package coreservlets.client;
import com.google.gwt.user.client.rpc.*;
public interface DataServiceAsync {
public void getButton1Data(AsyncCallback<String> callback);
public void getButton2Data(AsyncCallback<String[]> callback);
public void getButton3Data(String range,
AsyncCallback<RandomNumber> callback);
public void logClientRandom(RandomNumber clientRandom,
AsyncCallback<Void> callback);
}
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Return type of void stays the same
Added AsyncCallback<Void> to end of argument list.
void is return type of original (non-callback) version of
logClientRandom.
Step 3: Data Service Servlet
public class DataServlet extends RemoteServiceServlet
implements DataService {

public RandomNumber getButton3Data(String rangeString) {
return (new RandomNumber(rangeString));
}
public RandomNumber getButton3Data(String rangeString) {
return(new RandomNumber(rangeString));
}
public void logClientRandom(RandomNumber clientRandom) {
log("Random number sent from client is: " +
clientRandom.getValue());
System.out.println("Random number '" +
clientRandom.getValue() + "' was logged.");
}
}
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Serializable Classes
• Classes implement java.io.Serializable
– Or com.google.gwt.user.client.rpc.IsSerializable
– This interface is just a marker
• No required methods
• Must have zero-argument constructor
• Property types must also follow serializable rules
• Server-side code uses this class normally
– Normal Java class, but class must restrict itself to the Java
subset supported by GWT (no printf or String.format, etc)
• Client-side code declares argument to
onSuccess to be of this type
– Then uses it like a normal Java class, even though in
production or deployed mode it really becomes JavaScript
61
Step 4: Service Proxy
public class GwtRpc implements EntryPoint {
private DataServiceAsync serviceProxy;
private HTML label1, label2, label3, label4;
private TextBox rangeBox;
public void onModuleLoad() { // Main entry point
serviceProxy = GWT.create(DataService.class);

Button button4 = new Button("Log Client Random");
label4 = new HTML("<i>Confirmation will go here</i>");
RootPanel.get("button4").add(button4);
RootPanel.get("label4").add(label4);
button4.addClickHandler(new Button4Handler());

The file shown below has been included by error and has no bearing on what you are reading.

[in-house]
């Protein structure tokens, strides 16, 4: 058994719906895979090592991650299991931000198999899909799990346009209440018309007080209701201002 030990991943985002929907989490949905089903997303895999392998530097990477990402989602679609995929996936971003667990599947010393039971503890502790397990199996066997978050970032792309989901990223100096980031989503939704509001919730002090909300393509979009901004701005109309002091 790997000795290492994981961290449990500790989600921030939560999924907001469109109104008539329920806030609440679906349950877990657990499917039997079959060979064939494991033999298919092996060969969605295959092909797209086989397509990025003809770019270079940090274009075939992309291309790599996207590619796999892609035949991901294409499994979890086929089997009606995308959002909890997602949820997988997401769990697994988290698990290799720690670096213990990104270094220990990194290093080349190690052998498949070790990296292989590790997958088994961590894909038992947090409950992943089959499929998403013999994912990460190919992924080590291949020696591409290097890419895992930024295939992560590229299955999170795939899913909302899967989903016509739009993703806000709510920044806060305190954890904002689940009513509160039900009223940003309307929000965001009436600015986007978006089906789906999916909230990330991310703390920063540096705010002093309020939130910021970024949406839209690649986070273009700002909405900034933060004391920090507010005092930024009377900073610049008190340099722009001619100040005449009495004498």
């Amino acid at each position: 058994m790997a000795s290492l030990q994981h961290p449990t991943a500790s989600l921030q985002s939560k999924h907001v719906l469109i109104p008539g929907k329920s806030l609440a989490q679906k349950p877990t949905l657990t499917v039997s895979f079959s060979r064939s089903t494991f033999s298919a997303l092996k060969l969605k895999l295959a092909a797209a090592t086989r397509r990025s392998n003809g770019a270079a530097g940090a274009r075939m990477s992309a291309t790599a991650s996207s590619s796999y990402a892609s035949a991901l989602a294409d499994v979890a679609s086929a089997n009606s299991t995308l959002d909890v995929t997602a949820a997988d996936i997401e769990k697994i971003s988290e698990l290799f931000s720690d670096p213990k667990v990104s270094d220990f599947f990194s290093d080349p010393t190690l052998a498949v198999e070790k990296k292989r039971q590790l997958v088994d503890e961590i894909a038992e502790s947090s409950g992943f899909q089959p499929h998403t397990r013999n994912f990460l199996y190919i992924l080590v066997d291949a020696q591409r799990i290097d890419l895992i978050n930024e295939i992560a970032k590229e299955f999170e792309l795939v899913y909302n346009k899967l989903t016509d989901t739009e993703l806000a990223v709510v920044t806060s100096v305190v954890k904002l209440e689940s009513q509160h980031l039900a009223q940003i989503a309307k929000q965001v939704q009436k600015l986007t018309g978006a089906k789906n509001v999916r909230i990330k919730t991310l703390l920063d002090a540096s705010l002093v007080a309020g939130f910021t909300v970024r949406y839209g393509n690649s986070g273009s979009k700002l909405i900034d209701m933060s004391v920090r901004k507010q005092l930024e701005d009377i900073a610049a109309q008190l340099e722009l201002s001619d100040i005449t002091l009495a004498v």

}

} … }
62
Service proxy definition unchanged from previous examples.
But code above also shows GUI controls specific to this example.
Step 5: Client-Side Callback
Objects
public class GwtRpcApplication implements EntryPoint {

private class Button4Handler implements ClickHandler {
public void onClick(ClickEvent event) {
String range = RootPanel.get("range4")
.getElement().getInnerText();
RandomNumber clientRandom = new RandomNumber(range);
serviceProxy.logClientRandom(clientRandom,
new LogCallback(clientRandom));
}
}
}
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Step 5: Client-Side Callback
Objects (Continued)
private class LogCallback implements AsyncCallback<Void> {
RandomNumber clientRandom;
public LogCallback(RandomNumber clientRandom) {
this.clientRandom = clientRandom;
}
public void onFailure(Throwable caught) {
Window.alert("Unable to log message to the server.");
}
public void onSuccess(Void result) {
String message = "Random number sent to server was: "
+ clientRandom.getValue();
label4.setHTML(message);
}
}
64
In main data service interface (DataService), logClientRandom
returns void. So, use Void data type here.
Testing in Development Mode
– R-click project name and Run As Web Application
• Or, click project name in Eclipse. Press Run button at top
65
When first brought up.
After pressing the button
(Client-generated RandomNumber is sent to server;
since server returns ‘void’, serves as confirmation).
Testing in Production Mode
– Did Google GWT Compile, then changed URL
66
When first brought up.
After pressing the button
(Client-generated RandomNumber goes to server;
since server returns ‘void’, serves as confirmation).
Testing in Deployed Mode
• Deployed to Tomcat on localhost